if your older bluray is so good why buy 3 ps3s

  • http://www.breakingwindows.com Matt Paprocki

    “And when the newer blu-ray 2.0 movies come out later this year? The older players don’t have the ability for “on-line interaction”, whatever that may be. Personally, my main goal in buying a blu-ray disc is TO WATCH THE MOVIE.”

    That’s your goal. Some people like to get all of what they paid for. If you had paid $1000 for a Blu-ray player at launch, and now the guy who paid $300 can do more, why shouldn’t the consumer be irate?

    If you bought a HD DVD player on day one, it can do everything because it’s a finalized format. Blu-ray was not. It was a mistake, I can’t see any argument seeing it as a positive.

  • http://childoftv.blogspot.com Brent

    “if your older bluray is so good why buy 3 ps3s”

    Well I’m no expert (I don’t even own an HD TV) but I’ve been give to understand that the PS3 is probably the most inexpensive blu-ray player on the market. Maybe that’s why he bought three PS3s.

  • Bill

    “if your older bluray is so good why buy 3 ps3s”

    Sorry I apparently wasn’t clear. I never owned an older blu-ray player. I’ve always used PS3s instead.

    My post had 2 points:

    Point 1 – older blu-ray players face a small negative, but that’s not the same as “essentially obsolete”.

    Point 2 – in my opinion, PS3s are the best blu-ray player to buy, and always have been. If you haven’t bought a blu-ray player yet, then buy a PS3.

    Point 1 expanded and expounded upon – for those people that did buy stand alone Blu-ray players, their players aren’t “essentially obsolete”. They still play just as well today as the day they bought the player. Even for new movies bought next year, their “old” blu-ray player will still play them just as well as it plays to old movies. They will only be missing the new extras (Picture-in-Picture commentaries, when available, and on-line interaction, when available). That IS a negative. But my point is that it’s a small negative, not a large negative that qualifies as making a player “essentially obsolete”. “Essentially obsolete” makes it sound like it’s time to throw away the player because it won’t play the new movies, and that’s not the case. The new movies (and most of their extras) play fine. You only miss out on 2 categories of extras.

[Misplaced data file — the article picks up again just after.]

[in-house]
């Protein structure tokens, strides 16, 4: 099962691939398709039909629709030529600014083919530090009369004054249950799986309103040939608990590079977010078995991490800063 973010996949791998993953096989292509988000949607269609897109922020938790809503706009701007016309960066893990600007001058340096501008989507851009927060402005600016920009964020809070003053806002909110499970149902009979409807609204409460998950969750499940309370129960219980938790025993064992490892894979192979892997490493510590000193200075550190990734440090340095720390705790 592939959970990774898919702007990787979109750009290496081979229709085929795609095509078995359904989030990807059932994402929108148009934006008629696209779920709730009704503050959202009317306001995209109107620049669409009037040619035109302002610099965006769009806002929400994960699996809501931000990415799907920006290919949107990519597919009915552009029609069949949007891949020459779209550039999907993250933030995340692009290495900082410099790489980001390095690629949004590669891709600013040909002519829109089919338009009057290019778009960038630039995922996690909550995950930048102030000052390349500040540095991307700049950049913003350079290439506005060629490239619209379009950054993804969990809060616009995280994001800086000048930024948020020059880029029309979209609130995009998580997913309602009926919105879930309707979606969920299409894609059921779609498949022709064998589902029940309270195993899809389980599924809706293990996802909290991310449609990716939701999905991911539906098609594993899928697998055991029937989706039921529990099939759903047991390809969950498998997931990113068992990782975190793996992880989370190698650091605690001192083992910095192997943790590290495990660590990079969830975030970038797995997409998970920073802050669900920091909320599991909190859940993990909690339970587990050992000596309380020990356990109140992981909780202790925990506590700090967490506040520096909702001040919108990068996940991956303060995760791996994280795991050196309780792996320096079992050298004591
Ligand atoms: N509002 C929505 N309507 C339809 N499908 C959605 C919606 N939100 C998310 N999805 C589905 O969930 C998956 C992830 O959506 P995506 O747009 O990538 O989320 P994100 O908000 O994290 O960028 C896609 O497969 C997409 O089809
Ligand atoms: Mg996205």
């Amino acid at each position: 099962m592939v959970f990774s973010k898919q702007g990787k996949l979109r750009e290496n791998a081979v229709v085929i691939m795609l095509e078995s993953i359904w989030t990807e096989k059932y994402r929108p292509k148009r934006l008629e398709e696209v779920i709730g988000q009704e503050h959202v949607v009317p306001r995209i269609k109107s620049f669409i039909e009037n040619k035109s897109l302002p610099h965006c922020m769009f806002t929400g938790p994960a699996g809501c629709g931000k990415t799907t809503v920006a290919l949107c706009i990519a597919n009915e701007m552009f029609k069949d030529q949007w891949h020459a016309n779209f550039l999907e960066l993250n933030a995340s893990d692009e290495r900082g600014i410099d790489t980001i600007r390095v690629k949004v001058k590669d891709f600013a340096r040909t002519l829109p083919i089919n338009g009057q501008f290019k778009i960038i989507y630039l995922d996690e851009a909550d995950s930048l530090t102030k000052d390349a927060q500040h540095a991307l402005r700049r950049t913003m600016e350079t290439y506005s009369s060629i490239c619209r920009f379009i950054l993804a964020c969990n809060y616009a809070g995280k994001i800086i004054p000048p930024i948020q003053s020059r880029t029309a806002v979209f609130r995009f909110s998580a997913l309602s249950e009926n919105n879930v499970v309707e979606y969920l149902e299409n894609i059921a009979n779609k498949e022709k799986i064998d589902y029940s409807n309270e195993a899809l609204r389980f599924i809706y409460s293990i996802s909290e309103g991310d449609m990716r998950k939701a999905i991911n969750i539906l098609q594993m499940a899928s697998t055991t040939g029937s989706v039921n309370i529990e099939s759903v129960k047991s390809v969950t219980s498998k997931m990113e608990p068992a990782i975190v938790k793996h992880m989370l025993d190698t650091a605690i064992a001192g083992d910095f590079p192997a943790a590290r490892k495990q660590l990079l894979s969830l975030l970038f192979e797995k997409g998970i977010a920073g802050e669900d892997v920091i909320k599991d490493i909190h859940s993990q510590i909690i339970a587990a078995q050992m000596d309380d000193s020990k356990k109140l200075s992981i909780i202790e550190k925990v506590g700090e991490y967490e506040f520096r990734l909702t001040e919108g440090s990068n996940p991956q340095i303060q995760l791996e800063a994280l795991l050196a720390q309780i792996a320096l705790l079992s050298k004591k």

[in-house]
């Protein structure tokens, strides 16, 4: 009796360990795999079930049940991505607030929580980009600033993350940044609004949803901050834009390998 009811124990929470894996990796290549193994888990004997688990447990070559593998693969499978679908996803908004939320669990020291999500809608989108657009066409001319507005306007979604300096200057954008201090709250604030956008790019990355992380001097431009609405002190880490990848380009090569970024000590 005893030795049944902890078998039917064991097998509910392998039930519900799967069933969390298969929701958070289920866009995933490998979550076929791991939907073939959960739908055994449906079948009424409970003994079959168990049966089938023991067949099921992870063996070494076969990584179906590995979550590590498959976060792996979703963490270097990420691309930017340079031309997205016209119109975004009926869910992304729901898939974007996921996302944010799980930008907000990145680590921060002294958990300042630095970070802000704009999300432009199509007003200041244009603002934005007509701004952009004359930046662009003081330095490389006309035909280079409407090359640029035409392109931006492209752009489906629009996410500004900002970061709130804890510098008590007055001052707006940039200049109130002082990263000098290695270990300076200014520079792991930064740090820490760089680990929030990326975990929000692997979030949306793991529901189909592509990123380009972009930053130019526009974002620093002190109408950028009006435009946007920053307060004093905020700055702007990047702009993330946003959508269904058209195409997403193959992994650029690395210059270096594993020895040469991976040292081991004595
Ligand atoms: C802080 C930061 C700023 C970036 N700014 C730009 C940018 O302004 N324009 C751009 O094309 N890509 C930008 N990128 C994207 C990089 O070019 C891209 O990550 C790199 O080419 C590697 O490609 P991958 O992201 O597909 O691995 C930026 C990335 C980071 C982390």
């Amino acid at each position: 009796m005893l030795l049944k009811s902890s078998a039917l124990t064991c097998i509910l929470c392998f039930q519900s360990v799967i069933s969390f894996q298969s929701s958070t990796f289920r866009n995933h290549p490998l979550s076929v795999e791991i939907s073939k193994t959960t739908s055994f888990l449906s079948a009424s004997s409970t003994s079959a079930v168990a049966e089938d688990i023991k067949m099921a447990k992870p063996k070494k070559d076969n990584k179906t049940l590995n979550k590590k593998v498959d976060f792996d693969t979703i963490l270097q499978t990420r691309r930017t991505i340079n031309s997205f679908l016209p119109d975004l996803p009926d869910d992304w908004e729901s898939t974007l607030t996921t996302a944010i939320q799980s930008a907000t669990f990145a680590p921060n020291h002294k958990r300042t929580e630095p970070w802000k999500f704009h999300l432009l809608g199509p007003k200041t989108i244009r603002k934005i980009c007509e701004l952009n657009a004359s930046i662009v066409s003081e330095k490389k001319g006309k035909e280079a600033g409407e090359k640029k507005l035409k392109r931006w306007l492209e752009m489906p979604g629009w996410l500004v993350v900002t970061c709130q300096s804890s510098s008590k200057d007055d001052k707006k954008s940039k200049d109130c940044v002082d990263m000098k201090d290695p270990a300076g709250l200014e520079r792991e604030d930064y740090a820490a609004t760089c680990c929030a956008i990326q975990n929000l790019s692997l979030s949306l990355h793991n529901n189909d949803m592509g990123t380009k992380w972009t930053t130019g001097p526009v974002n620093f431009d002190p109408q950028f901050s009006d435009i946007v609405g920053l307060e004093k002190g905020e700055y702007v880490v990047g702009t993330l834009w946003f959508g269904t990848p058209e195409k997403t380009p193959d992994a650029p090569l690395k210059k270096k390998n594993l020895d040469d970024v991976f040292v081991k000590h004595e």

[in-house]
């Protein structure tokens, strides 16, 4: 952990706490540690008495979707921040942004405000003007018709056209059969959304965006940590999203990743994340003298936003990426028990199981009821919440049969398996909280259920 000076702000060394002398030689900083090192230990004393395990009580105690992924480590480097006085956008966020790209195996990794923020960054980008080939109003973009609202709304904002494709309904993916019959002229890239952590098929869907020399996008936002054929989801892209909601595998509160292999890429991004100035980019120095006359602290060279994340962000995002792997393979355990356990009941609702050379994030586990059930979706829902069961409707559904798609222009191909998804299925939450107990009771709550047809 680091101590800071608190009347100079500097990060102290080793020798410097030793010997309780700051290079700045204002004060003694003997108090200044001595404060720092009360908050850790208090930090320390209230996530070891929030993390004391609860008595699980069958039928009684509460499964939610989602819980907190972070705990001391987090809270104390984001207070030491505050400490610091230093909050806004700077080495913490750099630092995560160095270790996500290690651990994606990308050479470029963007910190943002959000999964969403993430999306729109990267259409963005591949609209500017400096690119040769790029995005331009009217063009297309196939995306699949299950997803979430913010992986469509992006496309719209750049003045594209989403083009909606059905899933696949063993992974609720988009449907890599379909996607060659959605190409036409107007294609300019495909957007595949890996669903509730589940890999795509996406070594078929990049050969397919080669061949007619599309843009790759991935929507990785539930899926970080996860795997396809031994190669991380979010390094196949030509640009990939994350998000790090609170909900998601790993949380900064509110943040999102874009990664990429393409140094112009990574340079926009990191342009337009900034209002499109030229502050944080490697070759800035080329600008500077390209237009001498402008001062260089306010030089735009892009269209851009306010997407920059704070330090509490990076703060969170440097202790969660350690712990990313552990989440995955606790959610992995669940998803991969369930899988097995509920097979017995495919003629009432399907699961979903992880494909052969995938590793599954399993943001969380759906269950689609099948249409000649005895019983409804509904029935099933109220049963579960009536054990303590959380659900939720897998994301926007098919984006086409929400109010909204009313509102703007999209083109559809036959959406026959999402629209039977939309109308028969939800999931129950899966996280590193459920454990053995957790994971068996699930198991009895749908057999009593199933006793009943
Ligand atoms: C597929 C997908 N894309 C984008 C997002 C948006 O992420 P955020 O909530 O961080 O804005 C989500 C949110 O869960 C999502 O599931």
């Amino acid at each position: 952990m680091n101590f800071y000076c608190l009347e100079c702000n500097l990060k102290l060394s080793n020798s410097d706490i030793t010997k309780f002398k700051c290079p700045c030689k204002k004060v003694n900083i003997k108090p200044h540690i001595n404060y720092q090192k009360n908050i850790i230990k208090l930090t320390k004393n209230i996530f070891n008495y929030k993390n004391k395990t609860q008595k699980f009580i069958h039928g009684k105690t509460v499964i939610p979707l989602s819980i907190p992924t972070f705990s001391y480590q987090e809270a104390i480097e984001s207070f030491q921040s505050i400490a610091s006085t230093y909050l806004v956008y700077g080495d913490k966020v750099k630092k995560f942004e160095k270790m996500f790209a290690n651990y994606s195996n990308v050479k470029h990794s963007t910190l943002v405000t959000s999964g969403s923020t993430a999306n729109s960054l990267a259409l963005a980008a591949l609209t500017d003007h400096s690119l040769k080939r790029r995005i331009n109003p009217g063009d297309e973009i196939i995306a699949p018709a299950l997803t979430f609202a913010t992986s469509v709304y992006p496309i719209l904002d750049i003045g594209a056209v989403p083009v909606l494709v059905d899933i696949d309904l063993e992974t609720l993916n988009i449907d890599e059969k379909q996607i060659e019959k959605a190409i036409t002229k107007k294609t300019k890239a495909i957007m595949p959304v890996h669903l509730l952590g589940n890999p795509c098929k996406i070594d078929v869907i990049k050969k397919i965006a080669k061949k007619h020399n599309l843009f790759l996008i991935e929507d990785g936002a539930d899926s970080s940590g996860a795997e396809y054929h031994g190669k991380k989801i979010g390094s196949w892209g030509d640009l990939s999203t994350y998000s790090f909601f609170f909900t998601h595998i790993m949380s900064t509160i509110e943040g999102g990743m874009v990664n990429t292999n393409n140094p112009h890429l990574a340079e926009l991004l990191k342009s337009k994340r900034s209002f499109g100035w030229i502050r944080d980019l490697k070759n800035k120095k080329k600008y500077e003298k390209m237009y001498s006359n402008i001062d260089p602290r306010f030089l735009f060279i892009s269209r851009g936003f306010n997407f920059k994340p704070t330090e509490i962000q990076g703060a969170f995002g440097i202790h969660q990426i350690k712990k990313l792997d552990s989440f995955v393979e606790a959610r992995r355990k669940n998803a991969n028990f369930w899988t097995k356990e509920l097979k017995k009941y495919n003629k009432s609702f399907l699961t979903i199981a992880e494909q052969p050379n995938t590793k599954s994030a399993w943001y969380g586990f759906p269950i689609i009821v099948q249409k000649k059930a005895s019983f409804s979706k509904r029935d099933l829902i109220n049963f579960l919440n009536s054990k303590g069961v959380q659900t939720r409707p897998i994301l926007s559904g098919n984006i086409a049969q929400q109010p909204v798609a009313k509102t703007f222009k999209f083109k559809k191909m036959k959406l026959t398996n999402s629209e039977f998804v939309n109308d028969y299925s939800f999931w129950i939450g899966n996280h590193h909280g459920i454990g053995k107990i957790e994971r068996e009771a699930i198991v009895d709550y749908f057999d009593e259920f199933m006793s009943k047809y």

As to paying $1000 at launch vs the new player at $300 does more, that’s ALWAYS going to happen. It happened with DVD! My first DVD player was $1000 dollars (I think I managed to get it on sale for $750). That was the Sony DVP-S7000, a beautiful player. Today, a $40 DVD player can run rings around my $1000 Sony DVP-S7000 DVD player. The new $40 DVD player can play formats my original Sony DVD player never even heard of. It’s called progress. My original $1000 Sony DVD player IS obsolete, because it simply can’t play many of the movies in the newer DVD formats (+r, -r, it even had problems with “normal” DVDs with pictures printed on them). I’m not mad. I’m happy the $40 DVD players came out. I bought three of them as well…

  • http://www.breakingwindows.com Matt Paprocki

    “My first DVD player was $1000 dollars (I think I managed to get it on sale for $750). That was the Sony DVP-S7000, a beautiful player. Today, a $40 DVD player can run rings around my $1000 Sony DVP-S7000 DVD player.”

    Yes, but if I owned one of those first DVD players, I could still play with all the special features. When I purchase a disc, I should be able to access of all of its features. There’s no reason why I shouldn’t be able to.

    You’re making pathetic excuses for Blu-ray to justify being ripped off as an early adopter. All HD DVDs are equipped online and have been since day one. All of the features player regardless of the player because they were smart enough to have a standard before launch.

    “They still play just as well today as the day they bought the player. Even for new movies bought next year, their “old” blu-ray player will still play them just as well as it plays to old movies. They will only be missing the new extras”

    Wrong. The BDP-1200 can’t play Sunshine, Pirates 3, Live Free Die Hard, 3:10 to Yuma, and others. Compatibility problems have been a way of life for Blu-ray. That’s not to say the road with HD has been perfect, but as an owner of both, I’ve struggled loads with my Blu-ray player.

    I had one disc issue with HD DVD, and can’t count the number of times something didn’t work right with Blu. Cars menu wouldn’t play right and I couldn’t access features, War locked up when I tried to play some of the menu options, and Monster House wouldn’t get past the 30 minute mark. No excuse.

  • Eli

    “My first DVD player was $1000 dollars (I think I managed to get it on sale for $750). That was the Sony DVP-S7000, a beautiful player. Today, a $40 DVD player can run rings around my $1000 Sony DVP-S7000 DVD player.”

    I have one of these S7000 Sony units. I HIGHLY doubt if you compare build quality, engineering, sound & video quality of the Sony to today’s DVD units, you will find many that will come close to that flagship 7000.